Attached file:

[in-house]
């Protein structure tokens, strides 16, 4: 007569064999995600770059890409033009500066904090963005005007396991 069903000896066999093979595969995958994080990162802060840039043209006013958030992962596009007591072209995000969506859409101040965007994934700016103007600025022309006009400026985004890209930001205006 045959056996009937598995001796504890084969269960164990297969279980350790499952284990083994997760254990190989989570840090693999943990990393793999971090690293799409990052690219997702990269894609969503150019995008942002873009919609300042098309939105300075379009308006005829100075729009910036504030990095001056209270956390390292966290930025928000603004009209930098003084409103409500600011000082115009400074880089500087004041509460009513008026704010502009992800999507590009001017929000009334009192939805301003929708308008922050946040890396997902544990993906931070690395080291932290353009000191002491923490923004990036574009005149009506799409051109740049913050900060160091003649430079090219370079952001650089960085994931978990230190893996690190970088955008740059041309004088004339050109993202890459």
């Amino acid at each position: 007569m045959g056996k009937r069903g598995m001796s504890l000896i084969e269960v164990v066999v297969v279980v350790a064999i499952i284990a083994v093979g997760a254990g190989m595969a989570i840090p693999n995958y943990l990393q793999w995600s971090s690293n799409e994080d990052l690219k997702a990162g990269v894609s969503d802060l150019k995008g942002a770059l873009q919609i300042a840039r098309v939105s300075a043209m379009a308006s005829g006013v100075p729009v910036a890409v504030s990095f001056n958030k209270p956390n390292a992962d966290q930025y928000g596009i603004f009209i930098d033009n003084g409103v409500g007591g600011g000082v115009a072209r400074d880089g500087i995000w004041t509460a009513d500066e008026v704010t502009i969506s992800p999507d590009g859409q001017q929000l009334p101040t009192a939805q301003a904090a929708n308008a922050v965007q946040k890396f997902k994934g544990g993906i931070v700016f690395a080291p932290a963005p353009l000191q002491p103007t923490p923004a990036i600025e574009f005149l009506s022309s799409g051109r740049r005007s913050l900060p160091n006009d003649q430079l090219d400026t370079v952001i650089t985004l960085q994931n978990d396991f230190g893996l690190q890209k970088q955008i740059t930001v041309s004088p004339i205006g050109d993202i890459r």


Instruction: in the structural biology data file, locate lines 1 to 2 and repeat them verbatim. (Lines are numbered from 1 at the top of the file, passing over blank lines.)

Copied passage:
[in-house]
């Protein structure tokens, strides 16, 4: 007569064999995600770059890409033009500066904090963005005007396991 069903000896066999093979595969995958994080990162802060840039043209006013958030992962596009007591072209995000969506859409101040965007994934700016103007600025022309006009400026985004890209930001205006 045959056996009937598995001796504890084969269960164990297969279980350790499952284990083994997760254990190989989570840090693999943990990393793999971090690293799409990052690219997702990269894609969503150019995008942002873009919609300042098309939105300075379009308006005829100075729009910036504030990095001056209270956390390292966290930025928000603004009209930098003084409103409500600011000082115009400074880089500087004041509460009513008026704010502009992800999507590009001017929000009334009192939805301003929708308008922050946040890396997902544990993906931070690395080291932290353009000191002491923490923004990036574009005149009506799409051109740049913050900060160091003649430079090219370079952001650089960085994931978990230190893996690190970088955008740059041309004088004339050109993202890459």